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Older age at first tuberculosis diagnosis is associated with tuberculosis recurrence in HIV-negative persons

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SETTING: Tuberculosis (TB) clinic in Durban, South Africa.

OBJECTIVE: To assess the factors associated with TB recurrence among human immunodeficiency virus (HIV) negative adults and children.

DESIGN: We conducted a retrospective longitudinal study from January 2000 to December 2012. We defined recurrence as a TB episode occurring within the study period after treatment completion or cure of a previous episode. We used a multivariable Poisson regression model to assess the factors associated with the number of recurrences among HIV-negative patients.

RESULTS: Among 17 941 patients with known HIV status, 3653 (20%) were HIV-negative; of these, 235 (6%) had one recurrence, 21 (1%) had two recurrences and 4 (0.1%) had three recurrences. The median follow-up time from the end of treatment for the first episode was 3.0 years (interquartile range 1.9–4.2). Age at the first TB episode was significantly associated with the number of TB recurrences: younger patients had the lowest rate of recurrence, with a steady increase in rates until age 40 years, after which rates stabilized.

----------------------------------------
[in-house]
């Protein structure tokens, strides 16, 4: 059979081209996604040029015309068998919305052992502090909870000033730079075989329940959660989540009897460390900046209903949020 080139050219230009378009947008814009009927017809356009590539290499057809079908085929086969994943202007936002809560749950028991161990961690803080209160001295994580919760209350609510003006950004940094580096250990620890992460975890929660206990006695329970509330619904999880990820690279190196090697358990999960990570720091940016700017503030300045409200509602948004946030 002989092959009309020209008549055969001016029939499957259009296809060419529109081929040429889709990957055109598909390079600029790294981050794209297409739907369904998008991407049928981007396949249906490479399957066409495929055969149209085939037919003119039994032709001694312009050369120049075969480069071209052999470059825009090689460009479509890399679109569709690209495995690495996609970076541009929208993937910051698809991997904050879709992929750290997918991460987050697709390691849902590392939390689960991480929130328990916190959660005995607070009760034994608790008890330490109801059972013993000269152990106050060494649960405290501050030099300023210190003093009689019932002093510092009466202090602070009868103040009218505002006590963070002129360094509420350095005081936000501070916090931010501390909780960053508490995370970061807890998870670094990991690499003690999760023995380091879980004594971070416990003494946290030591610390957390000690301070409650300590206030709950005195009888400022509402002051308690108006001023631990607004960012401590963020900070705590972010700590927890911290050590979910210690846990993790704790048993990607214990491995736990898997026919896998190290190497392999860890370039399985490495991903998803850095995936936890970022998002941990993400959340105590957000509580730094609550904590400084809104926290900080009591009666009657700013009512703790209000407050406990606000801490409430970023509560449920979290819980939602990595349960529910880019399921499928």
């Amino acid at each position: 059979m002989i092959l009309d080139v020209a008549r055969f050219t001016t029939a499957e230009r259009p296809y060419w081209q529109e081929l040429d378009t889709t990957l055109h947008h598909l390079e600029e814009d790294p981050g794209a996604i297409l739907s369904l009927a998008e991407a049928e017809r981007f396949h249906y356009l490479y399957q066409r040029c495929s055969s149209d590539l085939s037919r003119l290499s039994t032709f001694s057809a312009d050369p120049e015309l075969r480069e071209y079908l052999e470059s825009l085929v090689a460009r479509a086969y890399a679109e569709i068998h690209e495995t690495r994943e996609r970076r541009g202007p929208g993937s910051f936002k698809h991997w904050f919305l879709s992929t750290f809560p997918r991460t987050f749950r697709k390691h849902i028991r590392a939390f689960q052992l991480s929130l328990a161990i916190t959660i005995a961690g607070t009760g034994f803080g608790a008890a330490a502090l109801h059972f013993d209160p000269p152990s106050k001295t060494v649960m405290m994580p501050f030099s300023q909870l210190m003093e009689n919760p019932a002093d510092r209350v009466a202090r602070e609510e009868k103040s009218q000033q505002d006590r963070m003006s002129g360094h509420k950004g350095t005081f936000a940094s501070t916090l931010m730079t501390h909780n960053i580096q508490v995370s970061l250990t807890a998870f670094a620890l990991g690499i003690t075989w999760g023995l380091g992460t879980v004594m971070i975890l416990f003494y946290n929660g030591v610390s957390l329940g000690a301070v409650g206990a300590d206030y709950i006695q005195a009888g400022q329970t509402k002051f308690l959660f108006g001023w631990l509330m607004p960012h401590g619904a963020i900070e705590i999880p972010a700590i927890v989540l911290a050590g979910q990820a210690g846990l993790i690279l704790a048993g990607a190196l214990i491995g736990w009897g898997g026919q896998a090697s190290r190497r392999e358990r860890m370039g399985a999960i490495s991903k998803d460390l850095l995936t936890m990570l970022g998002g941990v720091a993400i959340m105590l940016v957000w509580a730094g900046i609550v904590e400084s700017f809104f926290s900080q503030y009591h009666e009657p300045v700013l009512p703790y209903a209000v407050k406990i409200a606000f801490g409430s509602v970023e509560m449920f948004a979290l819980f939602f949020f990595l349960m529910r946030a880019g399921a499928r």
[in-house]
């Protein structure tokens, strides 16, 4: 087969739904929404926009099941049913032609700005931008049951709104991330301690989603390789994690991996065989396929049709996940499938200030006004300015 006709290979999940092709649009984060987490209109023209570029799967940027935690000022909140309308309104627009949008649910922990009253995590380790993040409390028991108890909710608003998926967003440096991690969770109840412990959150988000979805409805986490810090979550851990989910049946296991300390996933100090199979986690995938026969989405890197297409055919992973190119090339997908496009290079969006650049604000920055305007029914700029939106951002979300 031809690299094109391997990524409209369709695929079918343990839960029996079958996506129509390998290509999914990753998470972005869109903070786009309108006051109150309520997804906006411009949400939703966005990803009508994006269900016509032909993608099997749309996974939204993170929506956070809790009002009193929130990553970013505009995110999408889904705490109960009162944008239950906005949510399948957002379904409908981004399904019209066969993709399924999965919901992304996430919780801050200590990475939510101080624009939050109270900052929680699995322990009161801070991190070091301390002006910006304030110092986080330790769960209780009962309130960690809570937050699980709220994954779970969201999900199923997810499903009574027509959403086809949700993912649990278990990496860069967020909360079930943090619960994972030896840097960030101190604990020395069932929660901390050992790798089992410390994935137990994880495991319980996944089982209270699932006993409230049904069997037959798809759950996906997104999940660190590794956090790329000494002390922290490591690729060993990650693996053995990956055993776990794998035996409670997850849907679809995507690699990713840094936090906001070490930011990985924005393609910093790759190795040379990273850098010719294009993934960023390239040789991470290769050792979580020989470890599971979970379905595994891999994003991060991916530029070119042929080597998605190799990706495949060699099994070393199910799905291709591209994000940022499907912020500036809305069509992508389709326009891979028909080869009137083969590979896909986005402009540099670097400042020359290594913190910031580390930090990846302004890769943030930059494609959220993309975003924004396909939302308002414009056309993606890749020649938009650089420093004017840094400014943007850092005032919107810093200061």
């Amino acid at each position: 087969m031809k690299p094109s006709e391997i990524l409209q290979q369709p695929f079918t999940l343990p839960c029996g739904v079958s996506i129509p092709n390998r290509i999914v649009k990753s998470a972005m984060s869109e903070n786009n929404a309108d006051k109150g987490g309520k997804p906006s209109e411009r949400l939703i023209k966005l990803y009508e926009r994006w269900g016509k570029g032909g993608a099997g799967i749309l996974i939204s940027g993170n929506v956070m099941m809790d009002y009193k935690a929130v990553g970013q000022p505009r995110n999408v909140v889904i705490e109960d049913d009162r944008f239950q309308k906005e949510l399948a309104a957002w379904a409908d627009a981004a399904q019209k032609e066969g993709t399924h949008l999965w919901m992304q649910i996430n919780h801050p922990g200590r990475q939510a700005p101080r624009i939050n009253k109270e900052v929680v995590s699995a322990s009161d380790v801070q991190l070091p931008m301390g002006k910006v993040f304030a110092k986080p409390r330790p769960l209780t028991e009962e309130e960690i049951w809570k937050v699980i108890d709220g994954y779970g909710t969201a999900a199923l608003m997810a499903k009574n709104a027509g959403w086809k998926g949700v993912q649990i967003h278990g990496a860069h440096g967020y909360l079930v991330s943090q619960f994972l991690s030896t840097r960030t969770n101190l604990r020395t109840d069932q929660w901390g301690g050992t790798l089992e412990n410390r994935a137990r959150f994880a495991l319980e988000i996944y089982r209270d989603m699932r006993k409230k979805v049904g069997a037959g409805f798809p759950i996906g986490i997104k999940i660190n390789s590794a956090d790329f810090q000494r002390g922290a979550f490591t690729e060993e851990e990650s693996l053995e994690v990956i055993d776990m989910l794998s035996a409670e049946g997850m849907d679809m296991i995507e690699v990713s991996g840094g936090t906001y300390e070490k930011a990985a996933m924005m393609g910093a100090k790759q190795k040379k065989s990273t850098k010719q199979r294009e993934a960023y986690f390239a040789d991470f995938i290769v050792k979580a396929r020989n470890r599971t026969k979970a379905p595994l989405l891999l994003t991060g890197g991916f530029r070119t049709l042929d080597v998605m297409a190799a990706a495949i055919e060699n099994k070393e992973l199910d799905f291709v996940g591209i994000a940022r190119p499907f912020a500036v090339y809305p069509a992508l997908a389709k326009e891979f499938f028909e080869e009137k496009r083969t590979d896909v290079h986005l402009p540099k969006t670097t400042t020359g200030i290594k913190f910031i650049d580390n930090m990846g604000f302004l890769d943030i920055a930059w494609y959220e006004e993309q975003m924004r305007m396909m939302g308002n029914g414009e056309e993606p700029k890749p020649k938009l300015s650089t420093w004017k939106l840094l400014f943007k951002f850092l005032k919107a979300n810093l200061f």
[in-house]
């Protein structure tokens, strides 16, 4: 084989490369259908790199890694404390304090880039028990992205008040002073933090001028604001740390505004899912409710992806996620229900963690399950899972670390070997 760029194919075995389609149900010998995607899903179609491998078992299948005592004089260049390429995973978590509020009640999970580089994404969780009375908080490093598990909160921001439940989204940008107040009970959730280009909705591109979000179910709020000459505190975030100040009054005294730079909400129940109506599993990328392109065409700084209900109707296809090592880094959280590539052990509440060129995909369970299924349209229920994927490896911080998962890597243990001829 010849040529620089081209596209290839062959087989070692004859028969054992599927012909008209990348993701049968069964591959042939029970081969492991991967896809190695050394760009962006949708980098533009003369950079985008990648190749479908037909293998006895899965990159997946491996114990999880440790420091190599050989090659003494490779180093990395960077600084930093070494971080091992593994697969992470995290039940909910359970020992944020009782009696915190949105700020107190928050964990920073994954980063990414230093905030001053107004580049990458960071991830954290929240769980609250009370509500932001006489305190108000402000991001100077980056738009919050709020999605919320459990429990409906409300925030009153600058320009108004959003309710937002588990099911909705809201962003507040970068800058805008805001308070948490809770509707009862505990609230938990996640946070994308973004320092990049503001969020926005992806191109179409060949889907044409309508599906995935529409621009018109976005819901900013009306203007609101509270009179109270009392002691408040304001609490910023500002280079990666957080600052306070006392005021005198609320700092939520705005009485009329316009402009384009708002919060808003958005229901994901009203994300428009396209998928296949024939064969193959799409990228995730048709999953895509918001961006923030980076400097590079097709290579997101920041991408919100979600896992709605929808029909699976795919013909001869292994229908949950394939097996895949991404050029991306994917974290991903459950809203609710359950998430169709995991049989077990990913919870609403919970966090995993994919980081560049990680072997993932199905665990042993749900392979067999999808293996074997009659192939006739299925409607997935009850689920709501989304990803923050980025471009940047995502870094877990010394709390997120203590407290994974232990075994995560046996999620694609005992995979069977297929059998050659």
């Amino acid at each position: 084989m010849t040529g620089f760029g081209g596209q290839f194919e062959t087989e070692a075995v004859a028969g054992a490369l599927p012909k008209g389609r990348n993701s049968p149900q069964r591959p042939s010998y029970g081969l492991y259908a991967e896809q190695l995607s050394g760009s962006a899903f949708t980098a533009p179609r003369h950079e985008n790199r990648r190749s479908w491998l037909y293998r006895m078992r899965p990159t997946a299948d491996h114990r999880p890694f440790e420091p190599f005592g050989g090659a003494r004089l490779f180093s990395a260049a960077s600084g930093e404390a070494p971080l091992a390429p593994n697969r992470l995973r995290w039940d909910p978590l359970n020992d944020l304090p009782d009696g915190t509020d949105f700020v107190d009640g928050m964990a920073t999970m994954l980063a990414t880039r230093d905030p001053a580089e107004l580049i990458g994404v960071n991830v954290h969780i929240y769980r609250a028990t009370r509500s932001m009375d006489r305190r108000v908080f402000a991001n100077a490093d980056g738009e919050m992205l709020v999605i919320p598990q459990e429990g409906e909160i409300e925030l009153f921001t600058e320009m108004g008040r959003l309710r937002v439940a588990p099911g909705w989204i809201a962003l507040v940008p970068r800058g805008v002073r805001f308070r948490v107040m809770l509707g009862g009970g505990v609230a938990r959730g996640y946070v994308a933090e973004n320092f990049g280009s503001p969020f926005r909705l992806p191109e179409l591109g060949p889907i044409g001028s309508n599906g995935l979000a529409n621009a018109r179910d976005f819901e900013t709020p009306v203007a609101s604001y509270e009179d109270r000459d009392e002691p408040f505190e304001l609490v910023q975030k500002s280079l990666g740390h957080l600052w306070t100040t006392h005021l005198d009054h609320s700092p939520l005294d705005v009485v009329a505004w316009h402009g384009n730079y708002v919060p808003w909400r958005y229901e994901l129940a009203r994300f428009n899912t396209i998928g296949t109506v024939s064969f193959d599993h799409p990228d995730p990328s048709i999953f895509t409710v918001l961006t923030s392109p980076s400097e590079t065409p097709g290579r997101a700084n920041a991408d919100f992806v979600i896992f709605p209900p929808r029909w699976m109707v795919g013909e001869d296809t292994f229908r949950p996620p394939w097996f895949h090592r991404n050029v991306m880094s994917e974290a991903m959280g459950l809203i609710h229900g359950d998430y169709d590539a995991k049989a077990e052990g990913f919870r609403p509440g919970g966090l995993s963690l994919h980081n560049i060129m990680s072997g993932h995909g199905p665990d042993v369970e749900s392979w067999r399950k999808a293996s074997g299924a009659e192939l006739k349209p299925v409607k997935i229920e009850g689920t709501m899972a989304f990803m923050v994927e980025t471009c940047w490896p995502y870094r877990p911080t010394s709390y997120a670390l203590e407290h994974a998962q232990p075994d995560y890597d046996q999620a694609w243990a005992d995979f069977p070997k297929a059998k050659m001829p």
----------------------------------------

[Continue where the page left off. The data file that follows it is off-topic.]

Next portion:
CONCLUSIONS: TB recurrence rates among HIV-negative patients were higher at increased age at the first TB episode. Further translational studies are needed to clarify the factors that drive multiple TB recurrences in older age, including impaired immunity, the results of which have implications for TB vaccine development.
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Keywords: immunosenescence; reinfection; relapse

Document Type: Research Article

Affiliations: 1: Vanderbilt Tuberculosis Center, Division of Infectious Diseases, Department of Medicine, Vanderbilt University School of Medicine, Nashville, Tennessee, USA 2: Vanderbilt Tuberculosis Center, Africa Health Research Institute, Durban 3: Vanderbilt Tuberculosis Center, eThekwini Municipality, Durban, South Africa 4: Vanderbilt Tuberculosis Center, Department of Biostatistics, Vanderbilt University School of Medicine, Nashville, Tennessee, USA 5: Vanderbilt Tuberculosis Center, Department of Infectious Diseases, Division of Internal Medicine, Nelson R Mandela School of Medicine, University of KwaZulu-Natal, Durban, South Africa

Publication date: 01 August 2018

More about this publication?
  • The International Journal of Tuberculosis and Lung Disease publishes articles on all aspects of lung health, including public health-related issues such as training programmes, cost-benefit analysis, legislation, epidemiology, intervention studies and health systems research. The IJTLD is dedicated to the continuing education of physicians and health personnel and the dissemination of information on tuberculosis and lung health world-wide.

    Certain IJTLD articles are selected for translation into French, Spanish, Chinese or Russian. They are available on the Union website

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